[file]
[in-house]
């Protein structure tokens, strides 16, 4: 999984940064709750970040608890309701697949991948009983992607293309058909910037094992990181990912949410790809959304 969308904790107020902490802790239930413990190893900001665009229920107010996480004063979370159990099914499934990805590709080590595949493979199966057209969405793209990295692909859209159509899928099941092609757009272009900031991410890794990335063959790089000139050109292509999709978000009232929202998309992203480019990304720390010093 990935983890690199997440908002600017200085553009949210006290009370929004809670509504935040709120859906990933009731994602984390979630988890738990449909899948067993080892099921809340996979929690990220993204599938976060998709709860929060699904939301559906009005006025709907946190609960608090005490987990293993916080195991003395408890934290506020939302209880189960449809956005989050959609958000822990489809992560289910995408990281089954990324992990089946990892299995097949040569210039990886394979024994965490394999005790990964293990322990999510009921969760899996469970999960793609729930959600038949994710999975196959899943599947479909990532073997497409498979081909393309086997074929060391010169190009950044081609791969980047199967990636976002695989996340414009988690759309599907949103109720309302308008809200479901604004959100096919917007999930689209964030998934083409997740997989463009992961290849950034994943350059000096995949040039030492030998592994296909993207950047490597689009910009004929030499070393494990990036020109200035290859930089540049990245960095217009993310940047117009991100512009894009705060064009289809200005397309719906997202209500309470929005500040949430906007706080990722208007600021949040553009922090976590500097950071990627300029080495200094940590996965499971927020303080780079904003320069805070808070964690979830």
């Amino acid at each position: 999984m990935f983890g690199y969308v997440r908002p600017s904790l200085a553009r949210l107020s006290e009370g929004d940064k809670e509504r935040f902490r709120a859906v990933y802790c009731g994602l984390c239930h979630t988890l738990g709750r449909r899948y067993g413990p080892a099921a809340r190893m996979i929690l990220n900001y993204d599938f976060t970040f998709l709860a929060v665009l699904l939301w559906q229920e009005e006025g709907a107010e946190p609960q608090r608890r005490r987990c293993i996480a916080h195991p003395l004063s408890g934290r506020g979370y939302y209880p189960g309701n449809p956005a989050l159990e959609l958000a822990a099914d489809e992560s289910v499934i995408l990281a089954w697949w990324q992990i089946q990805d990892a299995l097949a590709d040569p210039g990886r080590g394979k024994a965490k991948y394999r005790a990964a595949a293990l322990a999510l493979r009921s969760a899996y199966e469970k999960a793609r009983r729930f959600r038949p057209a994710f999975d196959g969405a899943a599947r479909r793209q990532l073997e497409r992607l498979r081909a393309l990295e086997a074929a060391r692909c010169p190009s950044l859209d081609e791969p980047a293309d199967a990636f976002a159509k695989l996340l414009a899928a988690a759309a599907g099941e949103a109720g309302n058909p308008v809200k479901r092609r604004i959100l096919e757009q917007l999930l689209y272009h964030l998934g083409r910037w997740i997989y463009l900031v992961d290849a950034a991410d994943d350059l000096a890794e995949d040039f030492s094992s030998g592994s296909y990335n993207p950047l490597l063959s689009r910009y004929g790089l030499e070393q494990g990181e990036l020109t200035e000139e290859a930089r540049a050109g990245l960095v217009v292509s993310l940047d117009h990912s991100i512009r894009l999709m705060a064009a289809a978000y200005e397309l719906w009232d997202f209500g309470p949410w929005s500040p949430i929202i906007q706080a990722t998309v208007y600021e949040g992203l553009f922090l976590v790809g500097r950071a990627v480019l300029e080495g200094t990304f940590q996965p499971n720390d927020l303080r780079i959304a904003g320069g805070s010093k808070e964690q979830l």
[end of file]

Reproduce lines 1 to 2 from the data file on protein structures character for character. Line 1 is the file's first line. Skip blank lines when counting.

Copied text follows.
[in-house]
């Protein structure tokens, strides 16, 4: 999984940064709750970040608890309701697949991948009983992607293309058909910037094992990181990912949410790809959304 969308904790107020902490802790239930413990190893900001665009229920107010996480004063979370159990099914499934990805590709080590595949493979199966057209969405793209990295692909859209159509899928099941092609757009272009900031991410890794990335063959790089000139050109292509999709978000009232929202998309992203480019990304720390010093 990935983890690199997440908002600017200085553009949210006290009370929004809670509504935040709120859906990933009731994602984390979630988890738990449909899948067993080892099921809340996979929690990220993204599938976060998709709860929060699904939301559906009005006025709907946190609960608090005490987990293993916080195991003395408890934290506020939302209880189960449809956005989050959609958000822990489809992560289910995408990281089954990324992990089946990892299995097949040569210039990886394979024994965490394999005790990964293990322990999510009921969760899996469970999960793609729930959600038949994710999975196959899943599947479909990532073997497409498979081909393309086997074929060391010169190009950044081609791969980047199967990636976002695989996340414009988690759309599907949103109720309302308008809200479901604004959100096919917007999930689209964030998934083409997740997989463009992961290849950034994943350059000096995949040039030492030998592994296909993207950047490597689009910009004929030499070393494990990036020109200035290859930089540049990245960095217009993310940047117009991100512009894009705060064009289809200005397309719906997202209500309470929005500040949430906007706080990722208007600021949040553009922090976590500097950071990627300029080495200094940590996965499971927020303080780079904003320069805070808070964690979830």